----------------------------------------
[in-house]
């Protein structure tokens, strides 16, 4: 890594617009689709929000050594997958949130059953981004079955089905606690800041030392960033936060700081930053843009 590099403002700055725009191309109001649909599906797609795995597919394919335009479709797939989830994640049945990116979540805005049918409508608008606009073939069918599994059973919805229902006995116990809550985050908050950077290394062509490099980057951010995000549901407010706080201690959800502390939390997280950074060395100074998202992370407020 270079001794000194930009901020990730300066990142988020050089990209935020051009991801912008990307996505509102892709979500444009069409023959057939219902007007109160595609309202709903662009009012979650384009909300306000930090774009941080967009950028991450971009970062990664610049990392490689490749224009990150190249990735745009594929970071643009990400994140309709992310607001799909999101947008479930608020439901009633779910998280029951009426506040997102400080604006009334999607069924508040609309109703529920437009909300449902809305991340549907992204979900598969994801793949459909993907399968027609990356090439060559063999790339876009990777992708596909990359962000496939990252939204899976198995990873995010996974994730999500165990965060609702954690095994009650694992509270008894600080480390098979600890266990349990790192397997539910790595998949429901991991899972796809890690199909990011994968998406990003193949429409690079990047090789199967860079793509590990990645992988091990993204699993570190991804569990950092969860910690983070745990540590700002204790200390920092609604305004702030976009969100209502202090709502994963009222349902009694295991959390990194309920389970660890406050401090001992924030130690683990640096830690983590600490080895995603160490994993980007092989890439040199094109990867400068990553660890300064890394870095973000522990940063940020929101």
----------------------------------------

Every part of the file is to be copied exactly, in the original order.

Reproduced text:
[in-house]
């Protein structure tokens, strides 16, 4: 890594617009689709929000050594997958949130059953981004079955089905606690800041030392960033936060700081930053843009 590099403002700055725009191309109001649909599906797609795995597919394919335009479709797939989830994640049945990116979540805005049918409508608008606009073939069918599994059973919805229902006995116990809550985050908050950077290394062509490099980057951010995000549901407010706080201690959800502390939390997280950074060395100074998202992370407020 270079001794000194930009901020990730300066990142988020050089990209935020051009991801912008990307996505509102892709979500444009069409023959057939219902007007109160595609309202709903662009009012979650384009909300306000930090774009941080967009950028991450971009970062990664610049990392490689490749224009990150190249990735745009594929970071643009990400994140309709992310607001799909999101947008479930608020439901009633779910998280029951009426506040997102400080604006009334999607069924508040609309109703529920437009909300449902809305991340549907992204979900598969994801793949459909993907399968027609990356090439060559063999790339876009990777992708596909990359962000496939990252939204899976198995990873995010996974994730999500165990965060609702954690095994009650694992509270008894600080480390098979600890266990349990790192397997539910790595998949429901991991899972796809890690199909990011994968998406990003193949429409690079990047090789199967860079793509590990990645992988091990993204699993570190991804569990950092969860910690983070745990540590700002204790200390920092609604305004702030976009969100209502202090709502994963009222349902009694295991959390990194309920389970660890406050401090001992924030130690683990640096830690983590600490080895995603160490994993980007092989890439040199094109990867400068990553660890300064890394870095973000522990940063940020929101």